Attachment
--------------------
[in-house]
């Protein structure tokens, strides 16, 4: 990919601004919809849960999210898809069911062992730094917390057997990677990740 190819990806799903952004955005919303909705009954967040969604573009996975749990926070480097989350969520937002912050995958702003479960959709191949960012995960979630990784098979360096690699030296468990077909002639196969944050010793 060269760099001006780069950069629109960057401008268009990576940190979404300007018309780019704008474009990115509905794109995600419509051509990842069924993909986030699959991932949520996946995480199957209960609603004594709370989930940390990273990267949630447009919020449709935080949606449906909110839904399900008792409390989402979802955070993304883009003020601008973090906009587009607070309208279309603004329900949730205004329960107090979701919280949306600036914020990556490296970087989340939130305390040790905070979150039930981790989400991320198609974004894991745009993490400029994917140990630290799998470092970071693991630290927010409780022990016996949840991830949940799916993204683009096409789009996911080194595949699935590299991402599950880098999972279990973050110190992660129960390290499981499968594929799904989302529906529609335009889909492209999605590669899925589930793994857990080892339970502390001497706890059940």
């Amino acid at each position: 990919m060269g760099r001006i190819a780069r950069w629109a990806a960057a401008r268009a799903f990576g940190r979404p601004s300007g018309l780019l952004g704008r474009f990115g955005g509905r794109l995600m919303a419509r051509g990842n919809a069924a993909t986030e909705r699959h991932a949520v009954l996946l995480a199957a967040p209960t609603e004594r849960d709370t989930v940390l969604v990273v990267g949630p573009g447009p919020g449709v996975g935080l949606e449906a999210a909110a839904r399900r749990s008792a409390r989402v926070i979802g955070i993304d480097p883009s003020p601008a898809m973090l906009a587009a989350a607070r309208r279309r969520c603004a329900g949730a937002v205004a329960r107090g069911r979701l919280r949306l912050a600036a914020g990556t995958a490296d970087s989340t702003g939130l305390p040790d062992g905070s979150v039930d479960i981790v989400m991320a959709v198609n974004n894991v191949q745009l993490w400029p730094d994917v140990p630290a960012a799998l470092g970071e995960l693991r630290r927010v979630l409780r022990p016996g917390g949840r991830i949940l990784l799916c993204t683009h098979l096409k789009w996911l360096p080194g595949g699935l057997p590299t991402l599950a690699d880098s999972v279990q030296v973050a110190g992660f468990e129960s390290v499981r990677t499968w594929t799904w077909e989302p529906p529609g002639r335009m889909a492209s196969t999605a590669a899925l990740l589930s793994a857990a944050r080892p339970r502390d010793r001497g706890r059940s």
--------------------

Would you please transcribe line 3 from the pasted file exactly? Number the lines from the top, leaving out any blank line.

């Amino acid at each position: 990919m060269g760099r001006i190819a780069r950069w629109a990806a960057a401008r268009a799903f990576g940190r979404p601004s300007g018309l780019l952004g704008r474009f990115g955005g509905r794109l995600m919303a419509r051509g990842n919809a069924a993909t986030e909705r699959h991932a949520v009954l996946l995480a199957a967040p209960t609603e004594r849960d709370t989930v940390l969604v990273v990267g949630p573009g447009p919020g449709v996975g935080l949606e449906a999210a909110a839904r399900r749990s008792a409390r989402v926070i979802g955070i993304d480097p883009s003020p601008a898809m973090l906009a587009a989350a607070r309208r279309r969520c603004a329900g949730a937002v205004a329960r107090g069911r979701l919280r949306l912050a600036a914020g990556t995958a490296d970087s989340t702003g939130l305390p040790d062992g905070s979150v039930d479960i981790v989400m991320a959709v198609n974004n894991v191949q745009l993490w400029p730094d994917v140990p630290a960012a799998l470092g970071e995960l693991r630290r927010v979630l409780r022990p016996g917390g949840r991830i949940l990784l799916c993204t683009h098979l096409k789009w996911l360096p080194g595949g699935l057997p590299t991402l599950a690699d880098s999972v279990q030296v973050a110190g992660f468990e129960s390290v499981r990677t499968w594929t799904w077909e989302p529906p529609g002639r335009m889909a492209s196969t999605a590669a899925l990740l589930s793994a857990a944050r080892p339970r502390d010793r001497g706890r059940s």